Owen Hargreaves: Why He Will Not Be Able To Live Up to High Expectations

Rohan SubraSenior Analyst ISeptember 23, 2011

MANCHESTER, ENGLAND - SEPTEMBER 21:  Owen Hargreaves of Manchester City in action during the Carling Cup Third Round match between Manchester City and Birmingham City at the Etihad Stadium on September 21, 2011 in Manchester, England.  (Photo by Michael Regan/Getty Images)
Michael Regan/Getty Images

Some of the current talk about Manchester City surrounds Owen Hargreaves' recent goal against Birmingham in the Carling Cup. It was a nice goal, no doubt about it, as Hargreaves powerfully placed the ball past the outstretched hand of Colin Doyle from 25 yards out.

With a goal from a player who has been injured for so long, tabloids and papers will inevitably claim that Owen Hargreaves is "back".

But can this really be concluded from a single, albeit nice, goal scored against a Championship team in the Carling Cup?

No, it really can't.

Nobody is denying that Hargreaves is a super-talented footballer, and that without his terrible injury setbacks, he could have engraved his name in the history books.

But that was in the past.

The Englishman/Canadian/Welshman is now 30, and in January he will reach 31, but expectations are still high. Such a turnaround is almost unprecedented; virtually impossible for even some of the best players in the game.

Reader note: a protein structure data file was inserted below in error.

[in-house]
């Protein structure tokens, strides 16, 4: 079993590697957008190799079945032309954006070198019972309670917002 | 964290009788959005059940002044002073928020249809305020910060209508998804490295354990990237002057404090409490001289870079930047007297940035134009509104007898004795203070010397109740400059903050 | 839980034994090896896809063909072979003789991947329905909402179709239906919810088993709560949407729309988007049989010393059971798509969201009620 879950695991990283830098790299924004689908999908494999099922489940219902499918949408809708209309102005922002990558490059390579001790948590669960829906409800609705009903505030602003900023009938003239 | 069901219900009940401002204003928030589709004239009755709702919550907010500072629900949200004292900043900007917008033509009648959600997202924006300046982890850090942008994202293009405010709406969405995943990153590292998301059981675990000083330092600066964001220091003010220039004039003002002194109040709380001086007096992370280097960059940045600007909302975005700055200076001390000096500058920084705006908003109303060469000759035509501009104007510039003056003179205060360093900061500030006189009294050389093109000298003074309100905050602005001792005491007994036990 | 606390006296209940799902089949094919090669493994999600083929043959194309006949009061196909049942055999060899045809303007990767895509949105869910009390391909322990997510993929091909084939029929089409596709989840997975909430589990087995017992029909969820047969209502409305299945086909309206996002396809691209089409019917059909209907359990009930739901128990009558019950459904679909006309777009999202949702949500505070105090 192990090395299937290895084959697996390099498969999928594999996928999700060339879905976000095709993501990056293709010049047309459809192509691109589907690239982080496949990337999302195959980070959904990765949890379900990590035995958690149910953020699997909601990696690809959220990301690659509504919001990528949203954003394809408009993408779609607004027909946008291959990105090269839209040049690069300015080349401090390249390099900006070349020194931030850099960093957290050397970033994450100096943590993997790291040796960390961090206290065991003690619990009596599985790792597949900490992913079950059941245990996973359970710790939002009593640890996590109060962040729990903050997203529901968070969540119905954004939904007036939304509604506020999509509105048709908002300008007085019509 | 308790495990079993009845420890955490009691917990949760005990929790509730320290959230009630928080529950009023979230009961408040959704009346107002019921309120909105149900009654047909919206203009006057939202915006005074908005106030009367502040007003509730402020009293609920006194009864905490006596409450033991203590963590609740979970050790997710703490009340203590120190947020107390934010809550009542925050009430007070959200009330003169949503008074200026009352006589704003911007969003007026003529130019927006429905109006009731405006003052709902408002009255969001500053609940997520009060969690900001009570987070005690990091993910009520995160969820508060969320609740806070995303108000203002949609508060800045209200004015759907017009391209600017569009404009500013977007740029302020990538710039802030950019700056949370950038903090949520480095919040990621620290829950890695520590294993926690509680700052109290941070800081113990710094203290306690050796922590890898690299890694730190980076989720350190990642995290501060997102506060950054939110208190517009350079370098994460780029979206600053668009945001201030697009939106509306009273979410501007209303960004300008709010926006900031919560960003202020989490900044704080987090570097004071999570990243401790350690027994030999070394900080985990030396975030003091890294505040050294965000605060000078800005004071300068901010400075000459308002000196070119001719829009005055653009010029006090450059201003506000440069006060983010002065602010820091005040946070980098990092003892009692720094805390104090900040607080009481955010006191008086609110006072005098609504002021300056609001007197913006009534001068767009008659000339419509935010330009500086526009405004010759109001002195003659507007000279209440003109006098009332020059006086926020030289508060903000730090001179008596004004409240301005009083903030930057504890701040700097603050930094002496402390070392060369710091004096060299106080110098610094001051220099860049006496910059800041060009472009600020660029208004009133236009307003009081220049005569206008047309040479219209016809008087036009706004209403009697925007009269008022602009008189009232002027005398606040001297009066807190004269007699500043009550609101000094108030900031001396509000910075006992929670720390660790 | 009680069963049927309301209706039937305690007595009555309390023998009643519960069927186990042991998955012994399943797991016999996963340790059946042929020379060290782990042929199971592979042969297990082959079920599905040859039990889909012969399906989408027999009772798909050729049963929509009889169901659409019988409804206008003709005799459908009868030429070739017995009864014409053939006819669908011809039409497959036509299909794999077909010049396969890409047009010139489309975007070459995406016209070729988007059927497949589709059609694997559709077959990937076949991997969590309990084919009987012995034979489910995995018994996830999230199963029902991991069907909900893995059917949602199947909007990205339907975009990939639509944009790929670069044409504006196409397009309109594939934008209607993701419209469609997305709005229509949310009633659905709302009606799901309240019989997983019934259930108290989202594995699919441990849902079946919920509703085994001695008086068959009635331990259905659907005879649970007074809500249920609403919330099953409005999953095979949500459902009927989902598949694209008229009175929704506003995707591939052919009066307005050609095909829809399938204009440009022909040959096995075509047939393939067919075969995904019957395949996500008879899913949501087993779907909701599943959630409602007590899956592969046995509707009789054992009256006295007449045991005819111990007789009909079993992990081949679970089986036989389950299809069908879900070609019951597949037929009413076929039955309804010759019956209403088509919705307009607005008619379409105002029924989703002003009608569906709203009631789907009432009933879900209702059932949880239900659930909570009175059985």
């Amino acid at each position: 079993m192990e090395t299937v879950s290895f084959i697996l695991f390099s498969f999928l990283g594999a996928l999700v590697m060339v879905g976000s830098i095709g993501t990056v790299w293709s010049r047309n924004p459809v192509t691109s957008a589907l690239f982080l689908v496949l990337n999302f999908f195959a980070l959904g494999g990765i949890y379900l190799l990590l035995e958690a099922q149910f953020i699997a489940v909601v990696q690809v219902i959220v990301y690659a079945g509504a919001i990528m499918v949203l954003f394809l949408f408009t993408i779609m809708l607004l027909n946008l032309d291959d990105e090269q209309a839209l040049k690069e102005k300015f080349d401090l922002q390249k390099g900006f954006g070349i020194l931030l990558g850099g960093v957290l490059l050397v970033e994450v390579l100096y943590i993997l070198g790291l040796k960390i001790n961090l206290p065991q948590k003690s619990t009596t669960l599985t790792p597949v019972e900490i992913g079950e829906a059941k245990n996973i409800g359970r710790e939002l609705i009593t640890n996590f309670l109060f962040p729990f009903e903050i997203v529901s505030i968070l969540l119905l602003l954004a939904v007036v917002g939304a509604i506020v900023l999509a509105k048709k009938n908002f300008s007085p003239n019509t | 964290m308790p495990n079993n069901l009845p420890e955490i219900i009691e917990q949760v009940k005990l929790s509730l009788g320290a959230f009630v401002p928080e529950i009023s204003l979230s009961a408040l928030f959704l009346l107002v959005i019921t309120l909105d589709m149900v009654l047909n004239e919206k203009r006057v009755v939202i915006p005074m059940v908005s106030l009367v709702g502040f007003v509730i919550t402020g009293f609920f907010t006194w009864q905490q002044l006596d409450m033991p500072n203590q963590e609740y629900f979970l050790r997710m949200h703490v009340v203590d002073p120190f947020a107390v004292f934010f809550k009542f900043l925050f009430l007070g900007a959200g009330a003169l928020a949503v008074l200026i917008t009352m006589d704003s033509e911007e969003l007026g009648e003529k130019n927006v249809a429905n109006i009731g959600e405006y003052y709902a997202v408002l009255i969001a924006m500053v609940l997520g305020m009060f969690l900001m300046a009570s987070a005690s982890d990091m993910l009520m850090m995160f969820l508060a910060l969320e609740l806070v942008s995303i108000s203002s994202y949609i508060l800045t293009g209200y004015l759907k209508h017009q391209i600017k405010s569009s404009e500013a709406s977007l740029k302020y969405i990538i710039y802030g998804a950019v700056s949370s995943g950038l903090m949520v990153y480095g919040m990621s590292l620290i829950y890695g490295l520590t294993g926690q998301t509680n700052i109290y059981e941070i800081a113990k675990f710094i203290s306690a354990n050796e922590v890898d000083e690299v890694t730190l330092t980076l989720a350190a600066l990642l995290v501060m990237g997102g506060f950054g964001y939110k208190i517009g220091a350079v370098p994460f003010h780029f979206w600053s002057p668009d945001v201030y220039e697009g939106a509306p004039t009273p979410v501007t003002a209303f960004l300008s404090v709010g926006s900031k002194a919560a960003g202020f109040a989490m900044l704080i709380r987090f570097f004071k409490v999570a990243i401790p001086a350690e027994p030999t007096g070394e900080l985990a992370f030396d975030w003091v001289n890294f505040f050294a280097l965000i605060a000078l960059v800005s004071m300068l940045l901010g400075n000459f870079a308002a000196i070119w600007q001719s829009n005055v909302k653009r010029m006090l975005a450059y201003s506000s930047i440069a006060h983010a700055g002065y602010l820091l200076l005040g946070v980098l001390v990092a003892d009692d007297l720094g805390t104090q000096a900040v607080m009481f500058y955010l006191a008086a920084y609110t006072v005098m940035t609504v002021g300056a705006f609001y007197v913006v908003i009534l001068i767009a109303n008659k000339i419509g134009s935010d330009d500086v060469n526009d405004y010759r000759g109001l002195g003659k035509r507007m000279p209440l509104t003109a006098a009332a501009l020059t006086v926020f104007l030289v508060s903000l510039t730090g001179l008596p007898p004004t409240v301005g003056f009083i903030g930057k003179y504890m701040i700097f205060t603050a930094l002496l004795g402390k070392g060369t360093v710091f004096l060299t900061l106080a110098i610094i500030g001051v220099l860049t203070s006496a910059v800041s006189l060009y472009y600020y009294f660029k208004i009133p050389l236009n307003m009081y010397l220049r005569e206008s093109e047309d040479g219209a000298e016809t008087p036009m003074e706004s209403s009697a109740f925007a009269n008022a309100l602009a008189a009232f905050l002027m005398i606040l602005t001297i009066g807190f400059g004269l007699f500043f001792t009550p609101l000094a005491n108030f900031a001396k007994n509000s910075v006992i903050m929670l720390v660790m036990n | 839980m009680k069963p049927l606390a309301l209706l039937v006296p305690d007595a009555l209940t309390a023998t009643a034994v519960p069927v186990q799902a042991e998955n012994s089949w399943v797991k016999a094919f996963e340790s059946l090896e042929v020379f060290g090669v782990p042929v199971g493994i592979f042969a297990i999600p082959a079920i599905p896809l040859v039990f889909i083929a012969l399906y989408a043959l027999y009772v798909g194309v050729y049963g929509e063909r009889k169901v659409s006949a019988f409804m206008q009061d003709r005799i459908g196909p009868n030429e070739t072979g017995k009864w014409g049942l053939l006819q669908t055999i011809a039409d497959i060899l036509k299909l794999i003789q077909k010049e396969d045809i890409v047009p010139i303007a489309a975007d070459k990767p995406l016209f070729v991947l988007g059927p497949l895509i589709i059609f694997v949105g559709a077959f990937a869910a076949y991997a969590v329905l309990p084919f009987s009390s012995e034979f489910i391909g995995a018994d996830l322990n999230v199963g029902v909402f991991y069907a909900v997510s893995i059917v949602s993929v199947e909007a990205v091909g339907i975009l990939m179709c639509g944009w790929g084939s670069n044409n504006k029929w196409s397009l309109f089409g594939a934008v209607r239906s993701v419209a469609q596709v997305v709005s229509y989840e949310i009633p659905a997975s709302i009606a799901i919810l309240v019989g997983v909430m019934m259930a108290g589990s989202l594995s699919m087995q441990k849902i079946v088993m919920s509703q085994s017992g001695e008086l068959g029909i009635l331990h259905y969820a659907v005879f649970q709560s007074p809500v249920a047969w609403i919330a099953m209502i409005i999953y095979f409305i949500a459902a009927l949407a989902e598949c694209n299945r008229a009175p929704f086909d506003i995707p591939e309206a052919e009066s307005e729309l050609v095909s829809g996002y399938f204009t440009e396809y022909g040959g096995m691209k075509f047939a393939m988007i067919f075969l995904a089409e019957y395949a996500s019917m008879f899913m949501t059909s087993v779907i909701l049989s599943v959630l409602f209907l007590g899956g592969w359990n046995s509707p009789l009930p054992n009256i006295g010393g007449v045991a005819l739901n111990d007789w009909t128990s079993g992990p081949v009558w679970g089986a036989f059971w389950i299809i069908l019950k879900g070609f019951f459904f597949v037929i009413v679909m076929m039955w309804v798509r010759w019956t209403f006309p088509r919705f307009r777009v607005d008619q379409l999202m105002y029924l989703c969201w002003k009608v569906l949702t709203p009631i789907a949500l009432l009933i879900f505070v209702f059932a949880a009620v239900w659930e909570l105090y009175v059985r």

But now people expect Owen Hargreaves, a thirty year old who has just moved to a new club, to put his four year absence from competition behind him and shine.

Plus, where would he even get much playing time in the Manchester City squad, the deepest in the whole Premier League?.

Their midfield features Yaya Toure, Gareth Barry, Samir Nasri and David Silva, four world-class players who would start for almost any team.

Maybe the young, healthy Hargreaves of 2000 could break into the team, but the current player  couldn't possibly see more than 15 or 20 minutes a match.

None of this is the fault of Hargreaves himself, though. An injury is an injury. However, he did seem angry at the Manchester United medical staff. ESPN Soccernet reports:

"I've had to be a guinea pig for a lot of these treatments. But when you're left to try to make something of a difficult situation, it's not really an option to say: 'Let's sit it out and rest for six months.' I'm not a guy who wants to bitch and complain. I was trying to make the most of it, but it deteriorated over the season and we had to do these injections. My knee, my tendon, was never the same."

Not only that, but he said that he shouldn't have taken injections that the staff gave him. He also claimed that they told him that those injections would not have side-effects, but Hargreaves stated "that was not the case."

He said the Manchester City staff are great, which could well be a shot at that of United's.

Through hardly any fault of his own, Hargreaves isn't in such a great place right now. Though many seem really optimistic about him, it's not really likely that he can perform that well while at the Eastlands.

In his case, I think the injury was too bad for him to ever get his career back on track, even in the future.